Just As I Am (hymn)

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"Just As I Am"
Music:
Words: Charlotte Elliott
Published 1835
Meter 6/4
Melody name Woodworth

"Just As I Am" is a well-known hymn, written by Charlotte Elliott in 1835, first appearing in the Christian Remembrancer, of which Elliott became the editor in 1836. The final verse is taken from Elliott's Hours of Sorrow Cheered and Comforted (1836).[1]

Music[edit]

Elliott's Just as I Am with the music by Bradbury

It has been set to at least four hymn tunes:

  • The original, "Woodworth", was written by William B. Bradbury, and was first published in the Third Book of Psalmody in 1849. The "Woodworth" tune was first used for the hymn "The God of Love Will Soon Indulge." Thomas Hastings adapted Bradbury's tune for "Just As I Am" years later.[2][3]
  • Hymns Ancient and Modern (1875) contained a setting Misericordia by Henry T. Smart.
  • In 1890 Arthur H. Brown wrote "Saffron Walden which was published in The Hymnal Companion.
  • It can also be sung to Gwylfa by D. Lloyd Evans.[4]
  • The song "Daisy" by Brand New references "Just as I am".

History[edit]

Charlotte Elliot wrote this song about how to find salvation through Christ. It has been used by many as the call to the altar at the close of services, as it brings a quiet simple message of sin, forgiveness, and salvation to all that turn from sin and trust in Jesus.

John Brownlie[5] described the hymn's story in his book The Hymns and Hymn Writers of the Church Hymnary:[6] Charlotte's brother, the Rev. H. V. Elliott planned to hold a charity bazaar designed to give, at a nominal cost, a high education to the daughters of clergymen supported by St Mary Church:

The night before the bazaar she was kept wakeful by distressing thoughts of her apparent uselessness ; and these thoughts passed by a transition easy to imagine into a spiritual conflict, till she questioned the reality of her whole spiritual life, and wondered whether it were anything better after all than an illusion of the emotions, an illusion ready to be sorrowfully dispelled. The next day, the busy day of the bazaar, she lay upon her sofa in that most pleasant boudoir set apart for her in Westfield Lodge, ever a dear resort to her friends." The troubles of the night came back upon her with such force that she felt they must be met and conquered in the grace of God. She gathered up in her soul the great certainties, not of her emotions, but of her salvation : her Lord, His power, His promise. And taking pen and paper from the table she deliberately set down in writing, for her own comfort, "the formulae of her faith." Hers was a heart which always tended to express its depths in verse. So in verse she restated to herself the Gospel of pardon, peace, and heaven. "Probably without difficulty or long pause" she wrote the hymn, getting comfort by thus definitely "recollecting" the eternity of the Rock beneath her feet. There, then, always, not only for some past moment, but " even now " she was accepted in the Beloved "Just as I am."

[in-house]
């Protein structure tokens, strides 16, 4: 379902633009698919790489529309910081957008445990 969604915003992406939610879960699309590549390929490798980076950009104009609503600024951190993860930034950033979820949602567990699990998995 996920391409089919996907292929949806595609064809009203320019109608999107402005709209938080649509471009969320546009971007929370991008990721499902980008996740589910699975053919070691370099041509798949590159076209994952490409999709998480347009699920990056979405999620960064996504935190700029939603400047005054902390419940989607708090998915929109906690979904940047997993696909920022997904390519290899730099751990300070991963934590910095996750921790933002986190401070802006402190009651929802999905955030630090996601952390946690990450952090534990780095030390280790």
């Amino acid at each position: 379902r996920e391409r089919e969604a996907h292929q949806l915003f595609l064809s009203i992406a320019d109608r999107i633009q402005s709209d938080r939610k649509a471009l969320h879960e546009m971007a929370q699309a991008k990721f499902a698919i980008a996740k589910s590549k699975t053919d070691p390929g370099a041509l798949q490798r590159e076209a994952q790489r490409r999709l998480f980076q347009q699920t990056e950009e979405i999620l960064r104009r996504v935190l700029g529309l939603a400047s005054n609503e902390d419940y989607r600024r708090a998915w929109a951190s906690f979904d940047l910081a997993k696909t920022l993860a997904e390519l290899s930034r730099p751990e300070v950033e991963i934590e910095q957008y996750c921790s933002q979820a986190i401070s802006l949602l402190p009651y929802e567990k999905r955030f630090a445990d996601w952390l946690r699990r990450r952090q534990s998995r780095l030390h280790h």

Original poem[edit]

Just as I am

Just as I am - without one plea,
But that Thy blood was shed for me,
And that Thou bidst me come to Thee,
-O Lamb of God, I come!

Just as I am - and waiting not
To rid my soul of one dark blot,
To Thee, whose blood can cleanse each spot,
-O Lamb of God, I come!

Just as I am - though toss'd about
With many a conflict, many a doubt,
Fightings and fears within, without,
-O Lamb of God, I come!

Just as I am - poor, wretched, blind;
Sight, riches, healing of the mind,
Yea, all I need, in Thee to find,
-O Lamb of God, I come!

Just as I am - Thou wilt receive,
Wilt welcome, pardon, cleanse, relieve;
Because Thy promise I believe,
-O Lamb of God, I come!

Just as I am - Thy love unknown
Has broken every barrier down;
Now to be Thine, yea, Thine alone,
-O Lamb of God, I come!

Just as I am - of that free love
The breadth, length, depth, and height to prove,
Here for a season, then above,
-O Lamb of God, I come![7]

Altar song in the Billy Graham crusades[edit]

Billy Graham claims that he was saved in 1934 in a revival meeting in Charlotte, North Carolina, led by evangelist Mordecai Ham hearing the altar call song "Just As I Am". This song became an altar call song in the Billy Graham crusades in the latter half of the twentieth century. Graham used the title of the hymn as the title of his 1997 book - Just As I Am: The Autobiography of Billy Graham.[8] Michael W. Smith sang the song in a tribute to Graham at the 44th GMA Dove Awards.[9]

Recordings[edit]

This song appears or is referenced on the following albums:

References[edit]

  1. ^ "Just As I Am, Without One Plea". The Cyber Hymnal. 
  2. ^ STEM Publishing:Hymns:Spiritual Songsters:Miss Charlotte Elliott, 1789-1871
  3. ^ Who Wrote Our Hymns, by Christopher Knapp, Publisher: Wilson Foundation, 1925, ASIN: B00088V2RE
  4. ^ "Just As I Am, Without One Plea". The Cyber Hymnal. 
  5. ^ John Brownlie CCEL
  6. ^ The hymns and hymn writers of The Church Hymnary, by Brownlie, John (1911)
  7. ^ Selections from the poems of Charlotte Elliott, 1873, Publisher: London, The Religious tract society
  8. ^ Just As I Am: The Autobiography of Billy Graham, Publisher: Walker and Company, 1977, (ISBN 0-06-063387-5).
  9. ^ "44th Annual Dove Awards". Event occurs at 1:39. Up (TV network).

External links[edit]

Organ solo

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